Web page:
In preparing your home for the market, spend as little money as possible. Buyers will be impressed by a brand new roof, but they aren’t likely to give you enough extra money to pay for it. There is a big difference between making minor and inexpensive “polishes” and “touch-ups” to your house, such as putting new knobs on cabinets and a fresh coat of neutral paint in the living room, and doing extensive and costly renovations, like installing a new kitchen. Your REALTOR®, who is familiar with buyers’ expectations in your neighborhood, can advise you specifically on what improvements need to be made. Don’t hesitate to ask for advice.
Maximizing exterior and curb appeal
Before putting your house on the market, take as much time as necessary (and as little money as possible) to maximize its exterior and interior appeal.
- Keep the lawn edged, cut and watered regularly.
- Trim hedges, weed lawns and flowerbeds, and prune trees regularly.
- Check the foundation, steps, walkways, walls and patios for cracks and crumbling.
- Inspect doors and windows for peeling paint.
- Clean and align gutters.
- Inspect and clean the chimney.
- Repair and replace loose or damaged roof shingles.
- Repair and repaint loose siding and caulking.
- In Northern winters, keep walks neatly cleared of snow and ice.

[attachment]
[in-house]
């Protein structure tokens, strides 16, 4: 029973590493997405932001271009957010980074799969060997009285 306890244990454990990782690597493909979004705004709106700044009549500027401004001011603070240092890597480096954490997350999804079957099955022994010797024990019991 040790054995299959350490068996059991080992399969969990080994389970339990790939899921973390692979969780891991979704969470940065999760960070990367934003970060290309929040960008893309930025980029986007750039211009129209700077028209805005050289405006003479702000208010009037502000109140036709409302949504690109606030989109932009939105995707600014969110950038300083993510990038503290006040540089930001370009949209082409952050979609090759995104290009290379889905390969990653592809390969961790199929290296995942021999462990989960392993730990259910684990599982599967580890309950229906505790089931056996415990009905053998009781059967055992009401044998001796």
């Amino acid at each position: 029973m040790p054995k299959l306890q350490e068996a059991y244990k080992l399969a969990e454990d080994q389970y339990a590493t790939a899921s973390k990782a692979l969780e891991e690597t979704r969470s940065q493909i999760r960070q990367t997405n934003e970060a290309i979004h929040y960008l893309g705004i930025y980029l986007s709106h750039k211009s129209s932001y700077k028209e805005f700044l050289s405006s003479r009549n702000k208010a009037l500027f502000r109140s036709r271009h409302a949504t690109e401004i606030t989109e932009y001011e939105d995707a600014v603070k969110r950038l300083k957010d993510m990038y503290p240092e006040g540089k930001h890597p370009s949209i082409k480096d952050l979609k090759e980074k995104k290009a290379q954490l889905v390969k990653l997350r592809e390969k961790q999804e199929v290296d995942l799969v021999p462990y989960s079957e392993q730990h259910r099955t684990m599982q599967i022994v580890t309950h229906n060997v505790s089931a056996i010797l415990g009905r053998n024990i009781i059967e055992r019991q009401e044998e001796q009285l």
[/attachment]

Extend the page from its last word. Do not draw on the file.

- During spring and summer months consider adding a few showy annuals, perhaps in pots, near your front entrance.
- Re-seal an asphalt driveway.
- Keep your garage door closed.
- Store RVs or old and beaten up cars elsewhere while the house is on the market.
- Apply a fresh coat of paint to the front door.
Maximizing interior appeal
- Giving every room in the house a thorough cleaning, as well as removing all clutter. This alone will make your house appear bigger and brighter. Some homeowners with crowded rooms have actually rented storage garages and moved half their furniture out, creating a sleeker, more spacious look.
- Hiring a professional cleaning service, once every few weeks while the house is on the market. This may be a good investment for owners who are busy elsewhere.
- Removing the less frequently used, even daily used items from kitchen counters, closets, and attics, making these areas much more inviting. Since you’re anticipating a move anyhow, holding a garage sale at this point is a great idea.
- If necessary, repainting dingy, soiled or strongly colored walls with a neutral shade of paint, such as off-white or beige. The same neutral scheme can be applied to carpets and linoleum.
- Checking for cracks, leaks and signs of dampness in the attic and basement.
- Repairing cracks, holes or damage to plaster, wallboard, wallpaper, paint, and tiles.Replacing broken or cracked windowpanes, moldings, and other woodwork. Inspecting and repairing the plumbing, heating , cooling, and alarm systems.
- Repairing dripping faucets and showerheads. Buying showy new towels for the bathroom, to be brought out only when prospective buyers are on the way.
- Sprucing up a kitchen in need of more major remodeling by investing in new cabinet knobs, new curtains, or a coat of neutral paint.
Are you interested in selling property? If so, feel free to contact me. I can answer your questions and discuss your best options.